The biggest thing I've learned from working with clients is that "severity" is not external, it's internal. Many of our clients "get by" and "pass" in the real world, while the real "disorder" is missed. Whether it's a slight s distortion, a faster than normal rate, a stutter that's barely noticeable on the outside, or a social communication impairment that others perceive as just "weird" — all of these have a profound effect on the person's life. These are things that standardized tests, and most traditional speech therapies, miss.
I joined speech IRL with a passion for stuttering and social communication disorders in teens and adults, but I've greatly enjoyed learning more about language disorders and articulation impairments in adults. I love seeing my clients conquer something — whether it's by successfully implementing a specific strategy or adopting a newfound outlook on life. I also enjoy running groups. There's something so powerful about two people with similar experiences being in the same room for the first time.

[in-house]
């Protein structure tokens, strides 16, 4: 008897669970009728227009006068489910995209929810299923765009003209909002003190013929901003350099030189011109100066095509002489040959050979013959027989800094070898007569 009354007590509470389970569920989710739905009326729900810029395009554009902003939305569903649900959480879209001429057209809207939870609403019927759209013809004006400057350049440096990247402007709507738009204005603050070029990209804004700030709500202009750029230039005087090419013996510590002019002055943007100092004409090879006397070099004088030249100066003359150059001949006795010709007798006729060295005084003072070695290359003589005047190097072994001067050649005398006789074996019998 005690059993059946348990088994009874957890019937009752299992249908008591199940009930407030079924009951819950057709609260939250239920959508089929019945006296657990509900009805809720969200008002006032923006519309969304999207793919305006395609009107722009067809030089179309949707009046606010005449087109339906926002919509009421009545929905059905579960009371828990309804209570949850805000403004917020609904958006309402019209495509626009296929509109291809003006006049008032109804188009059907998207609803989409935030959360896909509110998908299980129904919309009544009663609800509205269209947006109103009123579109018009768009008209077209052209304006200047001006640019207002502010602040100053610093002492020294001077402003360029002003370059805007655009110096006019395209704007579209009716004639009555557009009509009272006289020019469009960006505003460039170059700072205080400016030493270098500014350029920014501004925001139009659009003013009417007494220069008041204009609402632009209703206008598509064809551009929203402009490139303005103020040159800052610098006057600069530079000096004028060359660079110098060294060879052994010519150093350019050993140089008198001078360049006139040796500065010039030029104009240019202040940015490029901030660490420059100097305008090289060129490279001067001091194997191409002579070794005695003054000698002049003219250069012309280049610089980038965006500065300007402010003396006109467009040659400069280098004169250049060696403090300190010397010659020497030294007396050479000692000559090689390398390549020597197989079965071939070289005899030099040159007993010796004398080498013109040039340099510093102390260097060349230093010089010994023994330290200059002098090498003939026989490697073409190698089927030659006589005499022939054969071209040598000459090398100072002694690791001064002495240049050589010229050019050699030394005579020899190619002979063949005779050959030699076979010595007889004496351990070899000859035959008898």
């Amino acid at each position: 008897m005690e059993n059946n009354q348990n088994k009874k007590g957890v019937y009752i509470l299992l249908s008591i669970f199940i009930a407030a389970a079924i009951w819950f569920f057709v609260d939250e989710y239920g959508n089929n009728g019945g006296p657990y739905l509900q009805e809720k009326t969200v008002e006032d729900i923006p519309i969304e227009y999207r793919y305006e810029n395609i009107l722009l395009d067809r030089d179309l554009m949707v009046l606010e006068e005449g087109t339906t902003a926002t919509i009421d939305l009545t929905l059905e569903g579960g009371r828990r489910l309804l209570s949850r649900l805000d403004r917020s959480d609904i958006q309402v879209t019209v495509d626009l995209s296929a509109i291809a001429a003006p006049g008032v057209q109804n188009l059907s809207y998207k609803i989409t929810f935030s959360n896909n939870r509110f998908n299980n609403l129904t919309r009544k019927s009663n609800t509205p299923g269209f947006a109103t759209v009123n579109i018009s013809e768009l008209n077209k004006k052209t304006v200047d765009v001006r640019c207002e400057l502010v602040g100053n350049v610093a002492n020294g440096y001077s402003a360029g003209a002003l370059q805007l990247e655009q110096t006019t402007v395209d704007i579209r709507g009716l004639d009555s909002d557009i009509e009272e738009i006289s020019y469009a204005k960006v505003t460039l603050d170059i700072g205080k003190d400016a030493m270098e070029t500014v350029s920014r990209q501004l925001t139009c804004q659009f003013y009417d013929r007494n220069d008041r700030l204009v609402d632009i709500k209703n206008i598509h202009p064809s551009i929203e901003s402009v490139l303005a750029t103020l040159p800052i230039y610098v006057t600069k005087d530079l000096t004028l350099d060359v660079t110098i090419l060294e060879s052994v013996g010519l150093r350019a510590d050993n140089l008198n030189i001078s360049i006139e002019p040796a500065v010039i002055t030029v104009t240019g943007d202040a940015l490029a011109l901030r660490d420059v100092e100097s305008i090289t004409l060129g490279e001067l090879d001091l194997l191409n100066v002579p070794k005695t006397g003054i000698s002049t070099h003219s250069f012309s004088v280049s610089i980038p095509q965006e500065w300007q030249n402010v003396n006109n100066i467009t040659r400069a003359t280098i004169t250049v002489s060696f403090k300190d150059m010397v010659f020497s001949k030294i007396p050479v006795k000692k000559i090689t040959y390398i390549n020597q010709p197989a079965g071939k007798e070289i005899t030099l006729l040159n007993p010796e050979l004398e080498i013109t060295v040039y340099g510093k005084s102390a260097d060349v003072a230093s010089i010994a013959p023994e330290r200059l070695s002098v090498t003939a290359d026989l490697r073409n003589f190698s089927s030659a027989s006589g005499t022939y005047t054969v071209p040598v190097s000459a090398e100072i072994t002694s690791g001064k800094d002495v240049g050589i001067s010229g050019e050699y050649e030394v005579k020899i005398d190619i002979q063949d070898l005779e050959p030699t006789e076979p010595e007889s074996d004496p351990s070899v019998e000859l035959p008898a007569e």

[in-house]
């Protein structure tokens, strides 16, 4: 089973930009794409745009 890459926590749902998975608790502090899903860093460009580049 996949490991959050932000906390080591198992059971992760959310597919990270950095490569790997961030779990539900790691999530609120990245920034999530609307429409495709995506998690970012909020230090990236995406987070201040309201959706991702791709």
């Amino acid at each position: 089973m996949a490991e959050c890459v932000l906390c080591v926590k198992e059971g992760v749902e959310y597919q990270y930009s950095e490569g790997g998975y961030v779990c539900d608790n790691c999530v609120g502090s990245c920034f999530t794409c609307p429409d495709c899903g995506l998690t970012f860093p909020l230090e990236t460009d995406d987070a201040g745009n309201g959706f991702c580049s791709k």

Outside of work, I enjoy hiking, writing, traveling, and baking. I started my own cookie company in college, and opening a bakery is my career backup plan.
Stuttering, social communication, language, research
Growing up with a military father and a traveler’s spirit, I have lived in no less than 4 countries (USA, Germany, Chile, UK) and 5 states (IL, WI, MD, HI, TX) in my life! This adventurous, ever-changing experience carries into how I approach speech therapy. Because everyone sees and experiences the world differently, my view of “typical” has evolved over the years.